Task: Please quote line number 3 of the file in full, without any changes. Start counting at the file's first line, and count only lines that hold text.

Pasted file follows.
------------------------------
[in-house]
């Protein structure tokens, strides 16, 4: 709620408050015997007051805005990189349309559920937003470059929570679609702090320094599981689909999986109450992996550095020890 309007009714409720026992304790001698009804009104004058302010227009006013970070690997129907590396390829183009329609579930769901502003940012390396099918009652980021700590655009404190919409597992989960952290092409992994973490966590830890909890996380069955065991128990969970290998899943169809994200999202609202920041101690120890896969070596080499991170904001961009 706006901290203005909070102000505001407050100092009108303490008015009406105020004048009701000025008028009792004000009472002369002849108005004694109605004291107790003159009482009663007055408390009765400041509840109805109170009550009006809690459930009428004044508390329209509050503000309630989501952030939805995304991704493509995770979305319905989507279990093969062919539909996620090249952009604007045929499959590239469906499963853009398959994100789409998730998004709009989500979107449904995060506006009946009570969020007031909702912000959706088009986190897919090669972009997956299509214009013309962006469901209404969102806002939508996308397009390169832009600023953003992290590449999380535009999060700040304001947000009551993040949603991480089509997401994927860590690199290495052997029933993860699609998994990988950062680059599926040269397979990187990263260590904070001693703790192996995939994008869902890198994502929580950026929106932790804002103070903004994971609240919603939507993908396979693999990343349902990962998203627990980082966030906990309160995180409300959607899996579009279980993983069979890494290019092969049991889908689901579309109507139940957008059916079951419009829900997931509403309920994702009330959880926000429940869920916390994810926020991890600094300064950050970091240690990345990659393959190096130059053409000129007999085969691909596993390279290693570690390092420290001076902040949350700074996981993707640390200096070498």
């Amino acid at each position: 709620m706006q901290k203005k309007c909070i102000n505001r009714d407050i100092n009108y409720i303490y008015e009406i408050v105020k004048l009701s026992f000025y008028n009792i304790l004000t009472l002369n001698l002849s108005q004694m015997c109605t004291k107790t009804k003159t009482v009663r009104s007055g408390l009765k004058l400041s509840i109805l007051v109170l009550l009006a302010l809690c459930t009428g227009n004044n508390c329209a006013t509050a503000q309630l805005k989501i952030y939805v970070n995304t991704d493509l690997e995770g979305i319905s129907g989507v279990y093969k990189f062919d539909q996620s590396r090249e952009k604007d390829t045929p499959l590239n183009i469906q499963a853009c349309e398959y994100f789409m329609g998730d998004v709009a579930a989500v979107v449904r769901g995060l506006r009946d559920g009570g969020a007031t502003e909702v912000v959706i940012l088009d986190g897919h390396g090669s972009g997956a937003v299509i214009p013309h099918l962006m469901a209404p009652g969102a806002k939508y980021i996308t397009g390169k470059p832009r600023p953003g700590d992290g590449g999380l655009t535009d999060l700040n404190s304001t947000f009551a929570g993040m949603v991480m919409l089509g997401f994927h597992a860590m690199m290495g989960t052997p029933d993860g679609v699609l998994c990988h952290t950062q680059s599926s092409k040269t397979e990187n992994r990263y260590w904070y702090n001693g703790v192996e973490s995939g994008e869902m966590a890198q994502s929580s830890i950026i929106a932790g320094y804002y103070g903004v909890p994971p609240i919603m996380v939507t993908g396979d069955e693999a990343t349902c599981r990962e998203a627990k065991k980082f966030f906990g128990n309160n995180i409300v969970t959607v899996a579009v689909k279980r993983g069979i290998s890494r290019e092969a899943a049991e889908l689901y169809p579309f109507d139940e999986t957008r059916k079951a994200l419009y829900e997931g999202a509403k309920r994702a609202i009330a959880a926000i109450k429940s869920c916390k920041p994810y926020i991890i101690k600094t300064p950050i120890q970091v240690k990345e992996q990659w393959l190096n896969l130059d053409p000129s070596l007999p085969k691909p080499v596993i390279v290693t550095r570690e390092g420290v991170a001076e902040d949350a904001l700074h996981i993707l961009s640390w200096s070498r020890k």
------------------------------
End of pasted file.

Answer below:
């Amino acid at each position: 709620m706006q901290k203005k309007c909070i102000n505001r009714d407050i100092n009108y409720i303490y008015e009406i408050v105020k004048l009701s026992f000025y008028n009792i304790l004000t009472l002369n001698l002849s108005q004694m015997c109605t004291k107790t009804k003159t009482v009663r009104s007055g408390l009765k004058l400041s509840i109805l007051v109170l009550l009006a302010l809690c459930t009428g227009n004044n508390c329209a006013t509050a503000q309630l805005k989501i952030y939805v970070n995304t991704d493509l690997e995770g979305i319905s129907g989507v279990y093969k990189f062919d539909q996620s590396r090249e952009k604007d390829t045929p499959l590239n183009i469906q499963a853009c349309e398959y994100f789409m329609g998730d998004v709009a579930a989500v979107v449904r769901g995060l506006r009946d559920g009570g969020a007031t502003e909702v912000v959706i940012l088009d986190g897919h390396g090669s972009g997956a937003v299509i214009p013309h099918l962006m469901a209404p009652g969102a806002k939508y980021i996308t397009g390169k470059p832009r600023p953003g700590d992290g590449g999380l655009t535009d999060l700040n404190s304001t947000f009551a929570g993040m949603v991480m919409l089509g997401f994927h597992a860590m690199m290495g989960t052997p029933d993860g679609v699609l998994c990988h952290t950062q680059s599926s092409k040269t397979e990187n992994r990263y260590w904070y702090n001693g703790v192996e973490s995939g994008e869902m966590a890198q994502s929580s830890i950026i929106a932790g320094y804002y103070g903004v909890p994971p609240i919603m996380v939507t993908g396979d069955e693999a990343t349902c599981r990962e998203a627990k065991k980082f966030f906990g128990n309160n995180i409300v969970t959607v899996a579009v689909k279980r993983g069979i290998s890494r290019e092969a899943a049991e889908l689901y169809p579309f109507d139940e999986t957008r059916k079951a994200l419009y829900e997931g999202a509403k309920r994702a609202i009330a959880a926000i109450k429940s869920c916390k920041p994810y926020i991890i101690k600094t300064p950050i120890q970091v240690k990345e992996q990659w393959l190096n896969l130059d053409p000129s070596l007999p085969k691909p080499v596993i390279v290693t550095r570690e390092g420290v991170a001076e902040d949350a904001l700074h996981i993707l961009s640390w200096s070498r020890k």